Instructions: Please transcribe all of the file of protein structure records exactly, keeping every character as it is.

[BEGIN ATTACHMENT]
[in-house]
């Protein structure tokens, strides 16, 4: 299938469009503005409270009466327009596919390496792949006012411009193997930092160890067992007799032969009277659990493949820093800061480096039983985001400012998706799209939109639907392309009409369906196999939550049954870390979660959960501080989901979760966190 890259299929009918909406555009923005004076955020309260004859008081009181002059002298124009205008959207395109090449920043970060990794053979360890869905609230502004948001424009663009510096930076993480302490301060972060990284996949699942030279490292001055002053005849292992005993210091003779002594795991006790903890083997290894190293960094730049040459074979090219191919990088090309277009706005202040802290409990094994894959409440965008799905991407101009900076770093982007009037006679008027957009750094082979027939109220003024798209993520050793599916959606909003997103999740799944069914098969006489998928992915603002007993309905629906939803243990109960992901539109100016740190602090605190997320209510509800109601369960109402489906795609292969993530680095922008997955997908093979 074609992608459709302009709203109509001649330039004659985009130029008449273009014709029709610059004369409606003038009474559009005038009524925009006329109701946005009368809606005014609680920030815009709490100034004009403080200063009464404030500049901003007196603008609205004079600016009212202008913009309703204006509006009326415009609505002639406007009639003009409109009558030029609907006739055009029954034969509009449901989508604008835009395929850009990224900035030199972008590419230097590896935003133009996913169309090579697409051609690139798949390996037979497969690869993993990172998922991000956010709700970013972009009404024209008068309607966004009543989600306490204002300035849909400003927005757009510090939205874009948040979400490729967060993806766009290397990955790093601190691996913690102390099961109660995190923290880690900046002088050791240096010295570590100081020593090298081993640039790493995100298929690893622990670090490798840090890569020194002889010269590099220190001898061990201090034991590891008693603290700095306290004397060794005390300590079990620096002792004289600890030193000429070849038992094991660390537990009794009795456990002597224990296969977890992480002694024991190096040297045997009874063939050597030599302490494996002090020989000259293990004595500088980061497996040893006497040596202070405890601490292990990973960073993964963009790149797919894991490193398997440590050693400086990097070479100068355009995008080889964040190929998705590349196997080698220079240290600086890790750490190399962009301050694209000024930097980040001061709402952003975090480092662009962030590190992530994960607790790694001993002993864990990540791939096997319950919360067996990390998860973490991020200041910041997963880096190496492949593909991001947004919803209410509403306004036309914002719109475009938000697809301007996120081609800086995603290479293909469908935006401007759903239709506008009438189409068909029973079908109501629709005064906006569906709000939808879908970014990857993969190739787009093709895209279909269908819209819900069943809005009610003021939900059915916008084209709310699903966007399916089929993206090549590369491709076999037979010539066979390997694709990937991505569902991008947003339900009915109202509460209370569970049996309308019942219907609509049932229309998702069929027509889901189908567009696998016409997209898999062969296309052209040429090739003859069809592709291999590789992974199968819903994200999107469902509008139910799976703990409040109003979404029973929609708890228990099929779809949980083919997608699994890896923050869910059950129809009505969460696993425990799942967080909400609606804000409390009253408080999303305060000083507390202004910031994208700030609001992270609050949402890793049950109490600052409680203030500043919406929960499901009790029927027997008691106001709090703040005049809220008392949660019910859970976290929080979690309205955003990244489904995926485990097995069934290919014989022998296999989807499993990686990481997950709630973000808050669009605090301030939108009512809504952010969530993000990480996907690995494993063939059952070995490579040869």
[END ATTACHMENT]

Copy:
[in-house]
């Protein structure tokens, strides 16, 4: 299938469009503005409270009466327009596919390496792949006012411009193997930092160890067992007799032969009277659990493949820093800061480096039983985001400012998706799209939109639907392309009409369906196999939550049954870390979660959960501080989901979760966190 890259299929009918909406555009923005004076955020309260004859008081009181002059002298124009205008959207395109090449920043970060990794053979360890869905609230502004948001424009663009510096930076993480302490301060972060990284996949699942030279490292001055002053005849292992005993210091003779002594795991006790903890083997290894190293960094730049040459074979090219191919990088090309277009706005202040802290409990094994894959409440965008799905991407101009900076770093982007009037006679008027957009750094082979027939109220003024798209993520050793599916959606909003997103999740799944069914098969006489998928992915603002007993309905629906939803243990109960992901539109100016740190602090605190997320209510509800109601369960109402489906795609292969993530680095922008997955997908093979 074609992608459709302009709203109509001649330039004659985009130029008449273009014709029709610059004369409606003038009474559009005038009524925009006329109701946005009368809606005014609680920030815009709490100034004009403080200063009464404030500049901003007196603008609205004079600016009212202008913009309703204006509006009326415009609505002639406007009639003009409109009558030029609907006739055009029954034969509009449901989508604008835009395929850009990224900035030199972008590419230097590896935003133009996913169309090579697409051609690139798949390996037979497969690869993993990172998922991000956010709700970013972009009404024209008068309607966004009543989600306490204002300035849909400003927005757009510090939205874009948040979400490729967060993806766009290397990955790093601190691996913690102390099961109660995190923290880690900046002088050791240096010295570590100081020593090298081993640039790493995100298929690893622990670090490798840090890569020194002889010269590099220190001898061990201090034991590891008693603290700095306290004397060794005390300590079990620096002792004289600890030193000429070849038992094991660390537990009794009795456990002597224990296969977890992480002694024991190096040297045997009874063939050597030599302490494996002090020989000259293990004595500088980061497996040893006497040596202070405890601490292990990973960073993964963009790149797919894991490193398997440590050693400086990097070479100068355009995008080889964040190929998705590349196997080698220079240290600086890790750490190399962009301050694209000024930097980040001061709402952003975090480092662009962030590190992530994960607790790694001993002993864990990540791939096997319950919360067996990390998860973490991020200041910041997963880096190496492949593909991001947004919803209410509403306004036309914002719109475009938000697809301007996120081609800086995603290479293909469908935006401007759903239709506008009438189409068909029973079908109501629709005064906006569906709000939808879908970014990857993969190739787009093709895209279909269908819209819900069943809005009610003021939900059915916008084209709310699903966007399916089929993206090549590369491709076999037979010539066979390997694709990937991505569902991008947003339900009915109202509460209370569970049996309308019942219907609509049932229309998702069929027509889901189908567009696998016409997209898999062969296309052209040429090739003859069809592709291999590789992974199968819903994200999107469902509008139910799976703990409040109003979404029973929609708890228990099929779809949980083919997608699994890896923050869910059950129809009505969460696993425990799942967080909400609606804000409390009253408080999303305060000083507390202004910031994208700030609001992270609050949402890793049950109490600052409680203030500043919406929960499901009790029927027997008691106001709090703040005049809220008392949660019910859970976290929080979690309205955003990244489904995926485990097995069934290919014989022998296999989807499993990686990481997950709630973000808050669009605090301030939108009512809504952010969530993000990480996907690995494993063939059952070995490579040869």